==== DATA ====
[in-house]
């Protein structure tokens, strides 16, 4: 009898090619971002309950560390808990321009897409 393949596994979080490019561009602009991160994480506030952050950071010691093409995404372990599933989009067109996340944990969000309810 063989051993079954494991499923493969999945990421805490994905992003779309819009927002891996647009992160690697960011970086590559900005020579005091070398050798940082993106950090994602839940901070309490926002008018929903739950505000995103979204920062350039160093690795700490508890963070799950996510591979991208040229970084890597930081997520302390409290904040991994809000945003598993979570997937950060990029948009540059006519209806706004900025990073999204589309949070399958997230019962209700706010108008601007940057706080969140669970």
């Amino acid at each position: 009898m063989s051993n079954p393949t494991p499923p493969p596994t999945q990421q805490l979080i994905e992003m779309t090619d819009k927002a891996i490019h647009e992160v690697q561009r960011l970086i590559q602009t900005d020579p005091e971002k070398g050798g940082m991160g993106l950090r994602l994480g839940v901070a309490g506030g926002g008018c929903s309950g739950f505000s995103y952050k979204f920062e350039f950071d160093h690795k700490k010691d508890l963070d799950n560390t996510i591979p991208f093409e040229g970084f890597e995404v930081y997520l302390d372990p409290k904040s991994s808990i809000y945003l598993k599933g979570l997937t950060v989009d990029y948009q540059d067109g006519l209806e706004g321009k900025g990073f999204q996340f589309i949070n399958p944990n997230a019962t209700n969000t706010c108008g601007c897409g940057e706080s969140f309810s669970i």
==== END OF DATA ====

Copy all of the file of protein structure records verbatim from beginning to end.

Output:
[in-house]
């Protein structure tokens, strides 16, 4: 009898090619971002309950560390808990321009897409 393949596994979080490019561009602009991160994480506030952050950071010691093409995404372990599933989009067109996340944990969000309810 063989051993079954494991499923493969999945990421805490994905992003779309819009927002891996647009992160690697960011970086590559900005020579005091070398050798940082993106950090994602839940901070309490926002008018929903739950505000995103979204920062350039160093690795700490508890963070799950996510591979991208040229970084890597930081997520302390409290904040991994809000945003598993979570997937950060990029948009540059006519209806706004900025990073999204589309949070399958997230019962209700706010108008601007940057706080969140669970």
């Amino acid at each position: 009898m063989s051993n079954p393949t494991p499923p493969p596994t999945q990421q805490l979080i994905e992003m779309t090619d819009k927002a891996i490019h647009e992160v690697q561009r960011l970086i590559q602009t900005d020579p005091e971002k070398g050798g940082m991160g993106l950090r994602l994480g839940v901070a309490g506030g926002g008018c929903s309950g739950f505000s995103y952050k979204f920062e350039f950071d160093h690795k700490k010691d508890l963070d799950n560390t996510i591979p991208f093409e040229g970084f890597e995404v930081y997520l302390d372990p409290k904040s991994s808990i809000y945003l598993k599933g979570l997937t950060v989009d990029y948009q540059d067109g006519l209806e706004g321009k900025g990073f999204q996340f589309i949070n399958p944990n997230a019962t209700n969000t706010c108008g601007c897409g940057e706080s969140f309810s669970i």